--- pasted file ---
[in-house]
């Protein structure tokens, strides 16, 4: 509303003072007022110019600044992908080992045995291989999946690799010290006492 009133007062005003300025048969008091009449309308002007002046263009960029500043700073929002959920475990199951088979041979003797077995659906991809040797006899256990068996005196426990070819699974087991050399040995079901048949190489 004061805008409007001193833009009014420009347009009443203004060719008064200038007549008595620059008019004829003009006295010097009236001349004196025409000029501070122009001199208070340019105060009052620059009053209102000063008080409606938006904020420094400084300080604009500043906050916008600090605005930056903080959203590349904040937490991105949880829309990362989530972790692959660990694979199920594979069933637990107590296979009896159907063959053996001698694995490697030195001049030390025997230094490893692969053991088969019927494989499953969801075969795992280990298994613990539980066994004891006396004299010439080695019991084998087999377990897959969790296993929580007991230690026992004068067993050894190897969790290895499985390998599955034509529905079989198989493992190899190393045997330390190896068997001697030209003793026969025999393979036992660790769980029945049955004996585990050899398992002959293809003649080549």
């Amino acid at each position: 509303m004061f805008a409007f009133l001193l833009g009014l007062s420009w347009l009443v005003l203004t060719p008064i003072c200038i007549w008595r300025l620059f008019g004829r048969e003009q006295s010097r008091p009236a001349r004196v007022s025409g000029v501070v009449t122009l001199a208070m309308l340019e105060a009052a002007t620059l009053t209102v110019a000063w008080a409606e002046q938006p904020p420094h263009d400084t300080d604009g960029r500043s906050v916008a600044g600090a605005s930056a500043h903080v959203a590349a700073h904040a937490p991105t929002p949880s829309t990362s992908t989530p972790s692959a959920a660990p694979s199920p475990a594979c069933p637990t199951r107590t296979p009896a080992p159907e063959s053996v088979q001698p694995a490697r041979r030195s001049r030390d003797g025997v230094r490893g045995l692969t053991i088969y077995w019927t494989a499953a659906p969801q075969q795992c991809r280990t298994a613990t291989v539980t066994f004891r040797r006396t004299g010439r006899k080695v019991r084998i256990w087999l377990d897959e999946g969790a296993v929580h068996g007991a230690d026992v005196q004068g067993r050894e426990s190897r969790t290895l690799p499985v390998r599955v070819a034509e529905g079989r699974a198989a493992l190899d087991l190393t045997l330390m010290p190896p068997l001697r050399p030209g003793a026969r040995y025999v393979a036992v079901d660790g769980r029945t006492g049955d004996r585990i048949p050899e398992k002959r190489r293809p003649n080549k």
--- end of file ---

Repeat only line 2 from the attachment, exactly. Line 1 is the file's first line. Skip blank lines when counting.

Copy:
């Protein structure tokens, strides 16, 4: 509303003072007022110019600044992908080992045995291989999946690799010290006492 009133007062005003300025048969008091009449309308002007002046263009960029500043700073929002959920475990199951088979041979003797077995659906991809040797006899256990068996005196426990070819699974087991050399040995079901048949190489 004061805008409007001193833009009014420009347009009443203004060719008064200038007549008595620059008019004829003009006295010097009236001349004196025409000029501070122009001199208070340019105060009052620059009053209102000063008080409606938006904020420094400084300080604009500043906050916008600090605005930056903080959203590349904040937490991105949880829309990362989530972790692959660990694979199920594979069933637990107590296979009896159907063959053996001698694995490697030195001049030390025997230094490893692969053991088969019927494989499953969801075969795992280990298994613990539980066994004891006396004299010439080695019991084998087999377990897959969790296993929580007991230690026992004068067993050894190897969790290895499985390998599955034509529905079989198989493992190899190393045997330390190896068997001697030209003793026969025999393979036992660790769980029945049955004996585990050899398992002959293809003649080549």